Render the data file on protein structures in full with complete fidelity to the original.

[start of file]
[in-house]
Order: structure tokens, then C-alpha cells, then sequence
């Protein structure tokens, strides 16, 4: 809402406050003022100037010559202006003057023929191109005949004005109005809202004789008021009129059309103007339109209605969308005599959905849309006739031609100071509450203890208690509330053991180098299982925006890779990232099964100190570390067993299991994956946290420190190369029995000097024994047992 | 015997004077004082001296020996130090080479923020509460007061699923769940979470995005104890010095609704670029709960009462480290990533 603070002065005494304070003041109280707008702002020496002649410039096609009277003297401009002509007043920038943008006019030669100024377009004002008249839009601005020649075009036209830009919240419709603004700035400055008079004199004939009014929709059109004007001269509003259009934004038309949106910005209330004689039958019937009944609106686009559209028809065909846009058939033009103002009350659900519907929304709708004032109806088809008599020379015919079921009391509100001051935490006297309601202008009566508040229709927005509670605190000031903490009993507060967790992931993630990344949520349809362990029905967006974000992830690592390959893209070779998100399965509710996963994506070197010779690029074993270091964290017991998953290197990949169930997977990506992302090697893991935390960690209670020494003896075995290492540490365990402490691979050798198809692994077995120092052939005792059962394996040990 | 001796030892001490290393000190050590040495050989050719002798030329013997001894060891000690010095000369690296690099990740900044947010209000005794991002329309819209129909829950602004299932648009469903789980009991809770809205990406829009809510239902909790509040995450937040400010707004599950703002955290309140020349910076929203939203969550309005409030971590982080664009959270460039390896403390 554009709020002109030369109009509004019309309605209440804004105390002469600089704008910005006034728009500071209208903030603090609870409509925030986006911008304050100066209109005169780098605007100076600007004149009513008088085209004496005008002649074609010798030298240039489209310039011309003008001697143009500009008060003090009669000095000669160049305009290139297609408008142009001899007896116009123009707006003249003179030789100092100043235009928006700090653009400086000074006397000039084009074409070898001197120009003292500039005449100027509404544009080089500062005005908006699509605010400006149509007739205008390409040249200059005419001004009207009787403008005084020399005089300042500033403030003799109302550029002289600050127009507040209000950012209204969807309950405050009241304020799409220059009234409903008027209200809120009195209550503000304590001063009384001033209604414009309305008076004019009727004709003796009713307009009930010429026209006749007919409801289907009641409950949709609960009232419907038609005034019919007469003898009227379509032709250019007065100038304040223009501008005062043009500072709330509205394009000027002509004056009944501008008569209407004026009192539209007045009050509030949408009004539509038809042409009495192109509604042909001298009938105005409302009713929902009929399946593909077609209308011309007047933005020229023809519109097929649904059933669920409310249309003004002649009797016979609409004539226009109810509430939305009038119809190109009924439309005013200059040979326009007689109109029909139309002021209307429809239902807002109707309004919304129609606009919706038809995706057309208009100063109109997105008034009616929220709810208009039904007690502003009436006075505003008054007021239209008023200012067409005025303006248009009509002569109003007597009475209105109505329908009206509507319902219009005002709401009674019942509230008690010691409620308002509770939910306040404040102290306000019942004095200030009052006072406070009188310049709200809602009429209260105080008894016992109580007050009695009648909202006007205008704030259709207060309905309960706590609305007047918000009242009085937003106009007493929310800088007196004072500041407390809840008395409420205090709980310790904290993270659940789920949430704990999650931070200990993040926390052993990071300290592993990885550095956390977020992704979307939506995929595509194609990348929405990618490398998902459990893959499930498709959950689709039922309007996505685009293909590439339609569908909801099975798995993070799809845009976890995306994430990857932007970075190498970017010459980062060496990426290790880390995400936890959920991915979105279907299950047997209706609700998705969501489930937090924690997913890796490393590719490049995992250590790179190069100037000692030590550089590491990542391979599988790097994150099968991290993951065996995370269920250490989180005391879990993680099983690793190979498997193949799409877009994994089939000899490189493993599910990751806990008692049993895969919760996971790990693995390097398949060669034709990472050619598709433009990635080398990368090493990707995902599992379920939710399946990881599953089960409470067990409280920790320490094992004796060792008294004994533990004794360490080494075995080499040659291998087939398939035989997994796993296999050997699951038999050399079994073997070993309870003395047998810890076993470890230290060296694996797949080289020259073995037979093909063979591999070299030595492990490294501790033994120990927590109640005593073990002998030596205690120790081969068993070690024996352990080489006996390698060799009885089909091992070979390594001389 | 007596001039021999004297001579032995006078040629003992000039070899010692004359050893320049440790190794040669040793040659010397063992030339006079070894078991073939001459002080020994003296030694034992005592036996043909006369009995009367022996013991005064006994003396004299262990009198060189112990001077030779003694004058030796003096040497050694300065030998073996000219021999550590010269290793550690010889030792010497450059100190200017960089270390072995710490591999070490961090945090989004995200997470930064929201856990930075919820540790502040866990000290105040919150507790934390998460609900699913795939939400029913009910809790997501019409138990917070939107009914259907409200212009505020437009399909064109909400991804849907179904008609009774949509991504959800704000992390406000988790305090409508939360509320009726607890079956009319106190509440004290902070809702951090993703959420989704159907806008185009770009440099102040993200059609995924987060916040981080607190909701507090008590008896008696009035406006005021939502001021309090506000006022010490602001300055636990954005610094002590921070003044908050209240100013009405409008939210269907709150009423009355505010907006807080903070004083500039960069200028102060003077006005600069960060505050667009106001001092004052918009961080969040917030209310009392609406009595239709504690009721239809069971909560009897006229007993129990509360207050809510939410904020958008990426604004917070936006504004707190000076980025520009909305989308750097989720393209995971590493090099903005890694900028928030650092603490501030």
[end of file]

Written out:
[in-house]
Order: structure tokens, then C-alpha cells, then sequence
């Protein structure tokens, strides 16, 4: 809402406050003022100037010559202006003057023929191109005949004005109005809202004789008021009129059309103007339109209605969308005599959905849309006739031609100071509450203890208690509330053991180098299982925006890779990232099964100190570390067993299991994956946290420190190369029995000097024994047992 | 015997004077004082001296020996130090080479923020509460007061699923769940979470995005104890010095609704670029709960009462480290990533 603070002065005494304070003041109280707008702002020496002649410039096609009277003297401009002509007043920038943008006019030669100024377009004002008249839009601005020649075009036209830009919240419709603004700035400055008079004199004939009014929709059109004007001269509003259009934004038309949106910005209330004689039958019937009944609106686009559209028809065909846009058939033009103002009350659900519907929304709708004032109806088809008599020379015919079921009391509100001051935490006297309601202008009566508040229709927005509670605190000031903490009993507060967790992931993630990344949520349809362990029905967006974000992830690592390959893209070779998100399965509710996963994506070197010779690029074993270091964290017991998953290197990949169930997977990506992302090697893991935390960690209670020494003896075995290492540490365990402490691979050798198809692994077995120092052939005792059962394996040990 | 001796030892001490290393000190050590040495050989050719002798030329013997001894060891000690010095000369690296690099990740900044947010209000005794991002329309819209129909829950602004299932648009469903789980009991809770809205990406829009809510239902909790509040995450937040400010707004599950703002955290309140020349910076929203939203969550309005409030971590982080664009959270460039390896403390 554009709020002109030369109009509004019309309605209440804004105390002469600089704008910005006034728009500071209208903030603090609870409509925030986006911008304050100066209109005169780098605007100076600007004149009513008088085209004496005008002649074609010798030298240039489209310039011309003008001697143009500009008060003090009669000095000669160049305009290139297609408008142009001899007896116009123009707006003249003179030789100092100043235009928006700090653009400086000074006397000039084009074409070898001197120009003292500039005449100027509404544009080089500062005005908006699509605010400006149509007739205008390409040249200059005419001004009207009787403008005084020399005089300042500033403030003799109302550029002289600050127009507040209000950012209204969807309950405050009241304020799409220059009234409903008027209200809120009195209550503000304590001063009384001033209604414009309305008076004019009727004709003796009713307009009930010429026209006749007919409801289907009641409950949709609960009232419907038609005034019919007469003898009227379509032709250019007065100038304040223009501008005062043009500072709330509205394009000027002509004056009944501008008569209407004026009192539209007045009050509030949408009004539509038809042409009495192109509604042909001298009938105005409302009713929902009929399946593909077609209308011309007047933005020229023809519109097929649904059933669920409310249309003004002649009797016979609409004539226009109810509430939305009038119809190109009924439309005013200059040979326009007689109109029909139309002021209307429809239902807002109707309004919304129609606009919706038809995706057309208009100063109109997105008034009616929220709810208009039904007690502003009436006075505003008054007021239209008023200012067409005025303006248009009509002569109003007597009475209105109505329908009206509507319902219009005002709401009674019942509230008690010691409620308002509770939910306040404040102290306000019942004095200030009052006072406070009188310049709200809602009429209260105080008894016992109580007050009695009648909202006007205008704030259709207060309905309960706590609305007047918000009242009085937003106009007493929310800088007196004072500041407390809840008395409420205090709980310790904290993270659940789920949430704990999650931070200990993040926390052993990071300290592993990885550095956390977020992704979307939506995929595509194609990348929405990618490398998902459990893959499930498709959950689709039922309007996505685009293909590439339609569908909801099975798995993070799809845009976890995306994430990857932007970075190498970017010459980062060496990426290790880390995400936890959920991915979105279907299950047997209706609700998705969501489930937090924690997913890796490393590719490049995992250590790179190069100037000692030590550089590491990542391979599988790097994150099968991290993951065996995370269920250490989180005391879990993680099983690793190979498997193949799409877009994994089939000899490189493993599910990751806990008692049993895969919760996971790990693995390097398949060669034709990472050619598709433009990635080398990368090493990707995902599992379920939710399946990881599953089960409470067990409280920790320490094992004796060792008294004994533990004794360490080494075995080499040659291998087939398939035989997994796993296999050997699951038999050399079994073997070993309870003395047998810890076993470890230290060296694996797949080289020259073995037979093909063979591999070299030595492990490294501790033994120990927590109640005593073990002998030596205690120790081969068993070690024996352990080489006996390698060799009885089909091992070979390594001389 | 007596001039021999004297001579032995006078040629003992000039070899010692004359050893320049440790190794040669040793040659010397063992030339006079070894078991073939001459002080020994003296030694034992005592036996043909006369009995009367022996013991005064006994003396004299262990009198060189112990001077030779003694004058030796003096040497050694300065030998073996000219021999550590010269290793550690010889030792010497450059100190200017960089270390072995710490591999070490961090945090989004995200997470930064929201856990930075919820540790502040866990000290105040919150507790934390998460609900699913795939939400029913009910809790997501019409138990917070939107009914259907409200212009505020437009399909064109909400991804849907179904008609009774949509991504959800704000992390406000988790305090409508939360509320009726607890079956009319106190509440004290902070809702951090993703959420989704159907806008185009770009440099102040993200059609995924987060916040981080607190909701507090008590008896008696009035406006005021939502001021309090506000006022010490602001300055636990954005610094002590921070003044908050209240100013009405409008939210269907709150009423009355505010907006807080903070004083500039960069200028102060003077006005600069960060505050667009106001001092004052918009961080969040917030209310009392609406009595239709504690009721239809069971909560009897006229007993129990509360207050809510939410904020958008990426604004917070936006504004707190000076980025520009909305989308750097989720393209995971590493090099903005890694900028928030650092603490501030």